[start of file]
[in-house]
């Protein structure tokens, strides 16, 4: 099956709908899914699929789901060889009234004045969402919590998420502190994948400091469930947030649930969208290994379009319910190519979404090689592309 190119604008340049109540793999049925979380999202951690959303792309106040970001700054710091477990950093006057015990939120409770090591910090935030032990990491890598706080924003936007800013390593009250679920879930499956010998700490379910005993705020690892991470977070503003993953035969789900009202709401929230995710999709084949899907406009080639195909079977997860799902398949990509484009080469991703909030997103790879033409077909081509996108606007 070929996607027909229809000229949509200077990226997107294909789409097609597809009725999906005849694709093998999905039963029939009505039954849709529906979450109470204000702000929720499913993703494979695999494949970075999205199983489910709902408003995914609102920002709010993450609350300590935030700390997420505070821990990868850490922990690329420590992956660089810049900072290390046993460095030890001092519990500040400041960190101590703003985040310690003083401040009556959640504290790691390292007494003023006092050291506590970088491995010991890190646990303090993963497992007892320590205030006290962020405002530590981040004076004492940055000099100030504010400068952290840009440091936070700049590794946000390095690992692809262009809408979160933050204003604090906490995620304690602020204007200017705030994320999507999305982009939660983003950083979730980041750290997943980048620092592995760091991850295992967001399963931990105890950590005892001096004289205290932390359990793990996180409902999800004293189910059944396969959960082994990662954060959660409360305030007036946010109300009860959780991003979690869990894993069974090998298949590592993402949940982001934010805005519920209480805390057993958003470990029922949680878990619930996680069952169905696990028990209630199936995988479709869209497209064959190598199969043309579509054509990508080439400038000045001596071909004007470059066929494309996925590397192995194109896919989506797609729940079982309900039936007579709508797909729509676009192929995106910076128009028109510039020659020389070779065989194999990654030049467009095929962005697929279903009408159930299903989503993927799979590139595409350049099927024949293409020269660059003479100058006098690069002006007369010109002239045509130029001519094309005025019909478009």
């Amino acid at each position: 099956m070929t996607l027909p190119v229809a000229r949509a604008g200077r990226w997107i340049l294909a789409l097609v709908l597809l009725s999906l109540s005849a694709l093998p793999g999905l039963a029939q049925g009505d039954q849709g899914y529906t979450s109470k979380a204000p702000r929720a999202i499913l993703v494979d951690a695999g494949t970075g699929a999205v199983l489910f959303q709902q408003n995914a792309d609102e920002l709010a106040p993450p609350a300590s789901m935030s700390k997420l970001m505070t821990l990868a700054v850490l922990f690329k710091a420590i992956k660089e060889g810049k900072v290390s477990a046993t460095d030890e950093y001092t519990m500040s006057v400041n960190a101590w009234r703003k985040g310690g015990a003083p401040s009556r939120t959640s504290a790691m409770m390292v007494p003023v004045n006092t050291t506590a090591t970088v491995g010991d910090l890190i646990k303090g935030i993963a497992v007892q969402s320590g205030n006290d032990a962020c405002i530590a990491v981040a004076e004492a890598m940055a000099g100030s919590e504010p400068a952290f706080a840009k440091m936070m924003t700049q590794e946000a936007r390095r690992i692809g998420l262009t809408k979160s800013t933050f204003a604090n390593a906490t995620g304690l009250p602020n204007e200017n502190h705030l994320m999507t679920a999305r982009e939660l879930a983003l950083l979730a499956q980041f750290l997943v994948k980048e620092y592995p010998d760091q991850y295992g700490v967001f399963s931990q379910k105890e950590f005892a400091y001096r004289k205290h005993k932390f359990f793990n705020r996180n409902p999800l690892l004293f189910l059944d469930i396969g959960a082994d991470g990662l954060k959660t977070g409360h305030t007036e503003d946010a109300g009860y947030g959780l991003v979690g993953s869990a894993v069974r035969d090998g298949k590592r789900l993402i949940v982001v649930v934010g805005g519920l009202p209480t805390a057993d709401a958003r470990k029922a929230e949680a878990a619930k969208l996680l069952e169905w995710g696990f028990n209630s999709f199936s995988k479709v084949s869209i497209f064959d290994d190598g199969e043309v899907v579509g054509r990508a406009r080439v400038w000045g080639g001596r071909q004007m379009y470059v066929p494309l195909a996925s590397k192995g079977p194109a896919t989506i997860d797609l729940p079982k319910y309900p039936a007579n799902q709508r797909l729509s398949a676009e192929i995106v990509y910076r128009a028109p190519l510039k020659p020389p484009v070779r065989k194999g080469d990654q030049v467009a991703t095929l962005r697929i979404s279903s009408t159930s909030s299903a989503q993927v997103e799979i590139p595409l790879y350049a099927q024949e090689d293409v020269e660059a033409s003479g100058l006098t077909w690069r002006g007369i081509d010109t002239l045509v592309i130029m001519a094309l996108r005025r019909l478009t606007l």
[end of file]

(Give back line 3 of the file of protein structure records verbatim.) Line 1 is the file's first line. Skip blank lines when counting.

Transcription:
């Amino acid at each position: 099956m070929t996607l027909p190119v229809a000229r949509a604008g200077r990226w997107i340049l294909a789409l097609v709908l597809l009725s999906l109540s005849a694709l093998p793999g999905l039963a029939q049925g009505d039954q849709g899914y529906t979450s109470k979380a204000p702000r929720a999202i499913l993703v494979d951690a695999g494949t970075g699929a999205v199983l489910f959303q709902q408003n995914a792309d609102e920002l709010a106040p993450p609350a300590s789901m935030s700390k997420l970001m505070t821990l990868a700054v850490l922990f690329k710091a420590i992956k660089e060889g810049k900072v290390s477990a046993t460095d030890e950093y001092t519990m500040s006057v400041n960190a101590w009234r703003k985040g310690g015990a003083p401040s009556r939120t959640s504290a790691m409770m390292v007494p003023v004045n006092t050291t506590a090591t970088v491995g010991d910090l890190i646990k303090g935030i993963a497992v007892q969402s320590g205030n006290d032990a962020c405002i530590a990491v981040a004076e004492a890598m940055a000099g100030s919590e504010p400068a952290f706080a840009k440091m936070m924003t700049q590794e946000a936007r390095r690992i692809g998420l262009t809408k979160s800013t933050f204003a604090n390593a906490t995620g304690l009250p602020n204007e200017n502190h705030l994320m999507t679920a999305r982009e939660l879930a983003l950083l979730a499956q980041f750290l997943v994948k980048e620092y592995p010998d760091q991850y295992g700490v967001f399963s931990q379910k105890e950590f005892a400091y001096r004289k205290h005993k932390f359990f793990n705020r996180n409902p999800l690892l004293f189910l059944d469930i396969g959960a082994d991470g990662l954060k959660t977070g409360h305030t007036e503003d946010a109300g009860y947030g959780l991003v979690g993953s869990a894993v069974r035969d090998g298949k590592r789900l993402i949940v982001v649930v934010g805005g519920l009202p209480t805390a057993d709401a958003r470990k029922a929230e949680a878990a619930k969208l996680l069952e169905w995710g696990f028990n209630s999709f199936s995988k479709v084949s869209i497209f064959d290994d190598g199969e043309v899907v579509g054509r990508a406009r080439v400038w000045g080639g001596r071909q004007m379009y470059v066929p494309l195909a996925s590397k192995g079977p194109a896919t989506i997860d797609l729940p079982k319910y309900p039936a007579n799902q709508r797909l729509s398949a676009e192929i995106v990509y910076r128009a028109p190519l510039k020659p020389p484009v070779r065989k194999g080469d990654q030049v467009a991703t095929l962005r697929i979404s279903s009408t159930s909030s299903a989503q993927v997103e799979i590139p595409l790879y350049a099927q024949e090689d293409v020269e660059a033409s003479g100058l006098t077909w690069r002006g007369i081509d010109t002239l045509v592309i130029m001519a094309l996108r005025r019909l478009t606007l």